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Thread Subject:
random numbers

Subject: random numbers

From: Daniel

Date: 13 Dec, 2010 11:01:04

Message: 1 of 2

I have a question about setting the stream/state/seed of the random number generator.

I am essentially running a bunch 100+ Monte-Carlo simulations on r2010a. I want each simulation to produce different/independent (or nearly independent) sequences of random numbers. Ideally, I would be able to save the stream/state/seed so I could do it again. There is a lot of information, including some helpful posts on Loren's blog and related posts on the newsgroup, but I just want to make sure I am doing this correctly

From what I can tell I cannot use Mersenne Twister ('mt19937ar') since it does not support multiple streams. The Combined Multiple Recursive ('mrg32k3a') does support multiple independent streams. What I propose to do is generate a bunch of independent substreams (x) and save them to a .mat file:

>> N = 100; % Number of simulation runs
>> t = round(A*sum(clock));
>> s = RandStream('mrg32k3a');
>> s.Substream = t;
>> x = randi(B, N);
>> save('streams.mat', 'x');

Each of my simulations has an integer id (1 < id < N) which I will use to index into the list of "streams". Specially, in each simulation:

>> load('streams.mat');
>> s = RandStream('mrg32k3a');
>> s.Substream = x(id)

Does this work?

How big do the scale factors A and B need to be?

I figured the size of A depends on the accuracy of the clock (Matlab used to suggest A=100 with the old algorithm). This seems to limit the streams to millisecond accuracy on the clock. Is there an advantage/disadvantage of going larger (maybe 1e3 or 1e4)?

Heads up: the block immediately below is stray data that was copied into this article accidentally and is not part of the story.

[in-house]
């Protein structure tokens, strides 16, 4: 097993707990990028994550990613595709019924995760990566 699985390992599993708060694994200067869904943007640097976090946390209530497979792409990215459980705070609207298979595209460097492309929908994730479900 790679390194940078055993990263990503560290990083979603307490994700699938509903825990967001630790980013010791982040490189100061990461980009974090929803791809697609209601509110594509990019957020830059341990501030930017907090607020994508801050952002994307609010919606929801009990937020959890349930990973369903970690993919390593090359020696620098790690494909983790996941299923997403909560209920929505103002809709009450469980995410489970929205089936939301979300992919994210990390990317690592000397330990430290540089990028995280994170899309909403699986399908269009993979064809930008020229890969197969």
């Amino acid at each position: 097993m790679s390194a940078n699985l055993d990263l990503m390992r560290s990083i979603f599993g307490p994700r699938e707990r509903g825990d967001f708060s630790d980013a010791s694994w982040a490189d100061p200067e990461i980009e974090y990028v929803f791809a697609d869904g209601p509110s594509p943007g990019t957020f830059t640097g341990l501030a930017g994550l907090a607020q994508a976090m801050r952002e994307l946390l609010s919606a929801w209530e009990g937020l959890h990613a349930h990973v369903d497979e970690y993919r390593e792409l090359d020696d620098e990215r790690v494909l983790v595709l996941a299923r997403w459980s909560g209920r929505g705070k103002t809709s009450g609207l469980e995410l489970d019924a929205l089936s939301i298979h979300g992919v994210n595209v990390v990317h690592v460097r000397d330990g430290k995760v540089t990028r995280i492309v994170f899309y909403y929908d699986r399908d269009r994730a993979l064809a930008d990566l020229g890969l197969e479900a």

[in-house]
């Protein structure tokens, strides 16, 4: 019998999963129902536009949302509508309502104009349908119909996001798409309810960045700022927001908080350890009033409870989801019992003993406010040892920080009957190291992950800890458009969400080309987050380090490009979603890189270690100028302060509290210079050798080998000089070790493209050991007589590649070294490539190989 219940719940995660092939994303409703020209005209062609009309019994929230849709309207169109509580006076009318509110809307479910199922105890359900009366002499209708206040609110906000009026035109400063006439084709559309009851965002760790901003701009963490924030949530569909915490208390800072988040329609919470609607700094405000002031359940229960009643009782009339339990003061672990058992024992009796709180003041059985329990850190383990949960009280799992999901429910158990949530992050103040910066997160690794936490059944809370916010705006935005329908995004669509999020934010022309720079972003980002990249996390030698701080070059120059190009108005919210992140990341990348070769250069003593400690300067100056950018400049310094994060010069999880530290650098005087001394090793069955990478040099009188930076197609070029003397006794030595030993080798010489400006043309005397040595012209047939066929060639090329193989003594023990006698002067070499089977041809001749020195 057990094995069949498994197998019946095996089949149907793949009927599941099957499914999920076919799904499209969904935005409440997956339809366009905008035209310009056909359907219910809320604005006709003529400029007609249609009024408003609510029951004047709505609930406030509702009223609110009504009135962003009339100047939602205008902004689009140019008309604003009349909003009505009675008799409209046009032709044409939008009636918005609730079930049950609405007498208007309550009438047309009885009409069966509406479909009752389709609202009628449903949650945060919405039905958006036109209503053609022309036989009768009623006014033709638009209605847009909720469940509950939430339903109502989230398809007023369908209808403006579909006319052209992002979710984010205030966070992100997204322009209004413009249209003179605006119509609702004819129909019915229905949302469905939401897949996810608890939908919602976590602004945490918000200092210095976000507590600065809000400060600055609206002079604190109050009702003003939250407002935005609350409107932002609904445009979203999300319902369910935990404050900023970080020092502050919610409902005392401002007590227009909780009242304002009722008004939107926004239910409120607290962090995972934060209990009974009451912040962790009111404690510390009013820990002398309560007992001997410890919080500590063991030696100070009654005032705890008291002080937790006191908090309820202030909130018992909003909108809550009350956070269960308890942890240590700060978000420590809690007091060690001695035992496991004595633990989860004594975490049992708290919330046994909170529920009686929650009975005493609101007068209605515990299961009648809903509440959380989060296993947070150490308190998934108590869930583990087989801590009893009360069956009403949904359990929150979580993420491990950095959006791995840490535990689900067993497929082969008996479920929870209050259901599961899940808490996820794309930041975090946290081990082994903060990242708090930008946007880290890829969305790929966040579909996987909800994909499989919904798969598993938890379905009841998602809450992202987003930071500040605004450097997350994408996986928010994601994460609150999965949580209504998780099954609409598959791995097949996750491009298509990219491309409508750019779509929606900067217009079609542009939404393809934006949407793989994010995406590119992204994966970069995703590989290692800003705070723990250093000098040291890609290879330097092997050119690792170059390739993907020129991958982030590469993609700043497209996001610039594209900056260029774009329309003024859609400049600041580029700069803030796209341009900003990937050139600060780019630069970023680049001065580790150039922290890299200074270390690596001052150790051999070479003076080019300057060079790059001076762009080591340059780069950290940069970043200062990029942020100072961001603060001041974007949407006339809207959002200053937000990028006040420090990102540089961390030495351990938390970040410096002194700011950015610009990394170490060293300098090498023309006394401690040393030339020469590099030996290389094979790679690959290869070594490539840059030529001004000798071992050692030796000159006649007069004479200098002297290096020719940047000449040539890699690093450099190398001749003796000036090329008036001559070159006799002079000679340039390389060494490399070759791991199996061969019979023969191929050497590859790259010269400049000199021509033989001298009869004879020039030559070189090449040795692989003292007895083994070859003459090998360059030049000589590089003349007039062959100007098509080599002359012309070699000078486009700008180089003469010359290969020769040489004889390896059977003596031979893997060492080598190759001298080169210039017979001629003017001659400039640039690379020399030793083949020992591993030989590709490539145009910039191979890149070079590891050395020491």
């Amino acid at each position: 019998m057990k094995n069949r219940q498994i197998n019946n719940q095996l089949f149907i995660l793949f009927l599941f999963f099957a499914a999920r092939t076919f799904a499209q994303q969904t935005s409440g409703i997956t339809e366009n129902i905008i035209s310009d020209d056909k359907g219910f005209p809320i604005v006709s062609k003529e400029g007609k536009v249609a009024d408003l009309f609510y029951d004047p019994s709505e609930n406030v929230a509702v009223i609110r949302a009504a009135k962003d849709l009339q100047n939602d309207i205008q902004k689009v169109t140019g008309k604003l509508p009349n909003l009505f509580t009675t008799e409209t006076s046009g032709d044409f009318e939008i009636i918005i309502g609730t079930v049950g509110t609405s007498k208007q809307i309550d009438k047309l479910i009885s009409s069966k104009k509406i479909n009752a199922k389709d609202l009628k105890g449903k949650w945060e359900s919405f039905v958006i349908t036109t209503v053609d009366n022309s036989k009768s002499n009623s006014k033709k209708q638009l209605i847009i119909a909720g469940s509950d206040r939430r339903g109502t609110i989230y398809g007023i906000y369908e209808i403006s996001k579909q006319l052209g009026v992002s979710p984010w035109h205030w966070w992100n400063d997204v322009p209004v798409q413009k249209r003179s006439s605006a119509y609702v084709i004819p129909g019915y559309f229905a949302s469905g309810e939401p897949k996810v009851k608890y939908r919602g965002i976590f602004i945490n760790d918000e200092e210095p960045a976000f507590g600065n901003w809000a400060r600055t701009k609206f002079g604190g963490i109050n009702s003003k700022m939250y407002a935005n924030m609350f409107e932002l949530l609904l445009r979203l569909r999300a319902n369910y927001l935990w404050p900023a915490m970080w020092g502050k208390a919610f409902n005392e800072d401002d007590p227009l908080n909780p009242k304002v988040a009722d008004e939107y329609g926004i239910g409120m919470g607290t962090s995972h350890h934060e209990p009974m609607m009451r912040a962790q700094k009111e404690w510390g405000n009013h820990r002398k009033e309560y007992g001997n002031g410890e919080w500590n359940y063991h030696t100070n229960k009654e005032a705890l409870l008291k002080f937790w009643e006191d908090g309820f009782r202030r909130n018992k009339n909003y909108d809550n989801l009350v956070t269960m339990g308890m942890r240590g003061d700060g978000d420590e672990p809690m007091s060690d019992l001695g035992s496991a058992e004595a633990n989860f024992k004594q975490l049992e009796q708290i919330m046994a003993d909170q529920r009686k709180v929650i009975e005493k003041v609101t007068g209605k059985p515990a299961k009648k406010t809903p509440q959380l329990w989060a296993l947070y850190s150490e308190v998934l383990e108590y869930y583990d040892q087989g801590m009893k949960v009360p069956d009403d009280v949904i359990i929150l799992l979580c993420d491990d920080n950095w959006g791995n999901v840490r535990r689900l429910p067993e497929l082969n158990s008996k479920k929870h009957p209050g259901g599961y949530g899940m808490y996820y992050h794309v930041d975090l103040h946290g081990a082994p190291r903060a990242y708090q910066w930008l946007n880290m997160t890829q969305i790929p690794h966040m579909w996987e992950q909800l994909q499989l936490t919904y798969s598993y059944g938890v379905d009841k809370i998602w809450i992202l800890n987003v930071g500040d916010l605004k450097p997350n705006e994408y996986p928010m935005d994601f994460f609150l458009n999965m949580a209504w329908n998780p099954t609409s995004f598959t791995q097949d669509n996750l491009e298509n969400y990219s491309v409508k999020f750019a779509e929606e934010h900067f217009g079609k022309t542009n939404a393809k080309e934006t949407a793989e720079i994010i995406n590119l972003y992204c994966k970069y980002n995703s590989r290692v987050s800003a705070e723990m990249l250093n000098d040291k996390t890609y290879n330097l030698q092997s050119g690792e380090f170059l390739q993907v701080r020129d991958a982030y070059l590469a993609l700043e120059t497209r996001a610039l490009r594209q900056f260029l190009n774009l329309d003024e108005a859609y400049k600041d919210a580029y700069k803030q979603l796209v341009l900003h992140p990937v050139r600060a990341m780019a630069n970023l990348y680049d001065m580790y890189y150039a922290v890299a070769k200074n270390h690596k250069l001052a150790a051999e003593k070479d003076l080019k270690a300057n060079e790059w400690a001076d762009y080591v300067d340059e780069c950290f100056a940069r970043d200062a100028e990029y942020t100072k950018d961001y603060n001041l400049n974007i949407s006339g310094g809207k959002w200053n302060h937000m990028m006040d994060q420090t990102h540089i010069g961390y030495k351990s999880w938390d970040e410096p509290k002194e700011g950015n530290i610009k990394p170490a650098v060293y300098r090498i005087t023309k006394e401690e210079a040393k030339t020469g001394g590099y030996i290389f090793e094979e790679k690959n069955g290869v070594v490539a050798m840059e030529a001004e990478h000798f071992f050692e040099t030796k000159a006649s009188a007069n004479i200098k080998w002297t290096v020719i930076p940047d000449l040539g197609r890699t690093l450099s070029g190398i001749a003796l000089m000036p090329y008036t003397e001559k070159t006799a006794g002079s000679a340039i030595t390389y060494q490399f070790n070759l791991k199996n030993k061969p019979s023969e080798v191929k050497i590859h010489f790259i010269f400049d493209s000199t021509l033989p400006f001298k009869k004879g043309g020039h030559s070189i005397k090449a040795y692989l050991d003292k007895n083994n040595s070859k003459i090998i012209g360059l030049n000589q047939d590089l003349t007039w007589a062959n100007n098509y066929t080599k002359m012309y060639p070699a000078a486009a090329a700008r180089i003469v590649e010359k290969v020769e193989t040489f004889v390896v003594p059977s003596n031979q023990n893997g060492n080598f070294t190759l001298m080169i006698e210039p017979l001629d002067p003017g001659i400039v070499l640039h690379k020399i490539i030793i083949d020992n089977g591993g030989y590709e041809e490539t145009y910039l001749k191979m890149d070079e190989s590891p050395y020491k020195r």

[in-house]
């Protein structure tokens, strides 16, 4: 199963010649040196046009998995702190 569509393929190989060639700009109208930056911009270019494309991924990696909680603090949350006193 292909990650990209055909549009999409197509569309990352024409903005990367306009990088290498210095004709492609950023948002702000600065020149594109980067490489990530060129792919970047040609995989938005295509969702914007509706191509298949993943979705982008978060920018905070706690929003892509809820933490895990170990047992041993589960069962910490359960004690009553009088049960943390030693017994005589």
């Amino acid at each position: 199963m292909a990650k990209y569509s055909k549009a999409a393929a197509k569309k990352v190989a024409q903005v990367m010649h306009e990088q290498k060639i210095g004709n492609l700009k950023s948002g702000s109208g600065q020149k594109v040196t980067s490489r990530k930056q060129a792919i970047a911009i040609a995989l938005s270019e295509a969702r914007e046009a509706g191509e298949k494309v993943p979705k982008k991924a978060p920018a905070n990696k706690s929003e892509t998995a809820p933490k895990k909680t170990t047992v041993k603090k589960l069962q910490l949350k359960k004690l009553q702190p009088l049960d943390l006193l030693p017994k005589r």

What about B? Do I use the maximum integer size (2^51) or something else?

Any advice would be appreciated

Subject: random numbers

From: Peter Perkins

Date: 13 Dec, 2010 18:27:25

Message: 2 of 2

On 12/13/2010 6:01 AM, Daniel wrote:
>>> N = 100; % Number of simulation runs
>>> t = round(A*sum(clock));
>>> s = RandStream('mrg32k3a');
>>> s.Substream = t;
>>> x = randi(B, N);
>>> save('streams.mat', 'x');
>
> Each of my simulations has an integer id (1 < id < N) which I will use
> to index into the list of "streams". Specially, in each simulation:
>
>>> load('streams.mat');
>>> s = RandStream('mrg32k3a');
>>> s.Substream = x(id)
>
> Does this work?

It does, but it may be more than what you need to do. There's no reason
that I can think of that simulations 1 through N can't just use
substreams 1 through N.

It seems like you're trying to inject some "extra randomness" into the
process by using clock and then drawing random integers. That most
likely is not necessary. If you're trying to get a "truely random"
result, then you ought to think about what that really means. The
typical MC simulation involves taking some kind of average ove many MC
iterations. I would argue that you should be using enough MC iterations
that the result of your simulation does not depend strongly on what
specific random numbers you use (assuming of course that they have
"good" distributional properties).

If you're goal is to be able to run the set of simulations and get
different results each time, without having to worry a lot about the
mechanics of making sure the random number stream is initialized
differently, then using clock can work nicely. But it seems like you've
described wanting repeatability. I would think that

    s = RandStream('mrg32k3a');
    s.Substream = id;

is all you need. Another possibility, using multiple independent
streams rather than substreams within one stream, would be

    s = RandStream.create('mrg32k3a','NumStreams',1:n,'StreamInd',id);

Six of one, half a dozen of the other. The latter code allows for
(much) more than 2^76 random values for each simulation, but that's a
lot of random values in either case.

Hope this helps.

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